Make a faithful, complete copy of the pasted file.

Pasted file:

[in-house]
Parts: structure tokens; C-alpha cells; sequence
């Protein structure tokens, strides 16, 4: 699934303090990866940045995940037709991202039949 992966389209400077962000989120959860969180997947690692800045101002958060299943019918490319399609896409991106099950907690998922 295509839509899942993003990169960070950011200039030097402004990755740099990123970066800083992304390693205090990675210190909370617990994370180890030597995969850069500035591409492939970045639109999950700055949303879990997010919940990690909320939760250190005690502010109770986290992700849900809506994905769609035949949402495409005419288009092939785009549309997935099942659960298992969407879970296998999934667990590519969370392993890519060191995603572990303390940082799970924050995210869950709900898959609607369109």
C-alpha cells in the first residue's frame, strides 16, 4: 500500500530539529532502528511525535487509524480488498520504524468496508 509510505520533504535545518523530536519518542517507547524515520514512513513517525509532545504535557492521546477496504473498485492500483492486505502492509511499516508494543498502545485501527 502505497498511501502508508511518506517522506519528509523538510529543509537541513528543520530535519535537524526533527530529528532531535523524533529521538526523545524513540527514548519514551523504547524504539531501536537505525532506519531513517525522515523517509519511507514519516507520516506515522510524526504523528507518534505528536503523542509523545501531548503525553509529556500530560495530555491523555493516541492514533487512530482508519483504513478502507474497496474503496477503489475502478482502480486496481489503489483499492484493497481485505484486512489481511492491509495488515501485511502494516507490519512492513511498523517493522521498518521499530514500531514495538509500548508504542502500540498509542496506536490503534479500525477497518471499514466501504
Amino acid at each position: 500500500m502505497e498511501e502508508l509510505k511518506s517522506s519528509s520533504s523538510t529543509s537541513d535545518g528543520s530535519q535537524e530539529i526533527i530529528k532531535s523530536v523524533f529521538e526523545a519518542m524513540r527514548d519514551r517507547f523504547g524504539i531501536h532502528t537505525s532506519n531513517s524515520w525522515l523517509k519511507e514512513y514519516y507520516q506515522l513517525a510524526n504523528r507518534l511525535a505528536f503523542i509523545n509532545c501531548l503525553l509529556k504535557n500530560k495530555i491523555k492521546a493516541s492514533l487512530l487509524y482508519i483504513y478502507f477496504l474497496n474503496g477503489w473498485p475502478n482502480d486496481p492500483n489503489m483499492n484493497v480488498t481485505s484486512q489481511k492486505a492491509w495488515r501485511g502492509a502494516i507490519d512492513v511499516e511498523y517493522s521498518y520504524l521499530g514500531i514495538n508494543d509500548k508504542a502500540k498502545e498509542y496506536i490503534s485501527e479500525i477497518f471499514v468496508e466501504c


[in-house]
Parts: structure tokens; C-alpha cells; sequence
């Protein structure tokens, strides 16, 4: 699934303090990866940045995940037709991202039949 992966389209400077962000989120959860969180997947690692800045101002958060299943019918490319399609896409991106099950907690998922 295509839509899942993003990169960070950011200039030097402004990755740099990123970066800083992304390693205090990675210190909370617990994370180890030597995969850069500035591409492939970045639109999950700055949303879990997010919940990690909320939760250190005690502010109770986290992700849900809506994905769609035949949402495409005419288009092939785009549309997935099942659960298992969407879970296998999934667990590519969370392993890519060191995603572990303390940082799970924050995210869950709900898959609607369109």
C-alpha cells in the first residue's frame, strides 16, 4: 500500500530539529532502528511525535487509524480488498520504524468496508 509510505520533504535545518523530536519518542517507547524515520514512513513517525509532545504535557492521546477496504473498485492500483492486505502492509511499516508494543498502545485501527 502505497498511501502508508511518506517522506519528509523538510529543509537541513528543520530535519535537524526533527530529528532531535523524533529521538526523545524513540527514548519514551523504547524504539531501536537505525532506519531513517525522515523517509519511507514519516507520516506515522510524526504523528507518534505528536503523542509523545501531548503525553509529556500530560495530555491523555493516541492514533487512530482508519483504513478502507474497496474503496477503489475502478482502480486496481489503489483499492484493497481485505484486512489481511492491509495488515501485511502494516507490519512492513511498523517493522521498518521499530514500531514495538509500548508504542502500540498509542496506536490503534479500525477497518471499514466501504
Amino acid at each position: 500500500m502505497e498511501e502508508l509510505k511518506s517522506s519528509s520533504s523538510t529543509s537541513d535545518g528543520s530535519q535537524e530539529i526533527i530529528k532531535s523530536v523524533f529521538e526523545a519518542m524513540r527514548d519514551r517507547f523504547g524504539i531501536h532502528t537505525s532506519n531513517s524515520w525522515l523517509k519511507e514512513y514519516y507520516q506515522l513517525a510524526n504523528r507518534l511525535a505528536f503523542i509523545n509532545c501531548l503525553l509529556k504535557n500530560k495530555i491523555k492521546a493516541s492514533l487512530l487509524y482508519i483504513y478502507f477496504l474497496n474503496g477503489w473498485p475502478n482502480d486496481p492500483n489503489m483499492n484493497v480488498t481485505s484486512q489481511k492486505a492491509w495488515r501485511g502492509a502494516i507490519d512492513v511499516e511498523y517493522s521498518y520504524l521499530g514500531i514495538n508494543d509500548k508504542a502500540k498502545e498509542y496506536i490503534s485501527e479500525i477497518f471499514v468496508e466501504c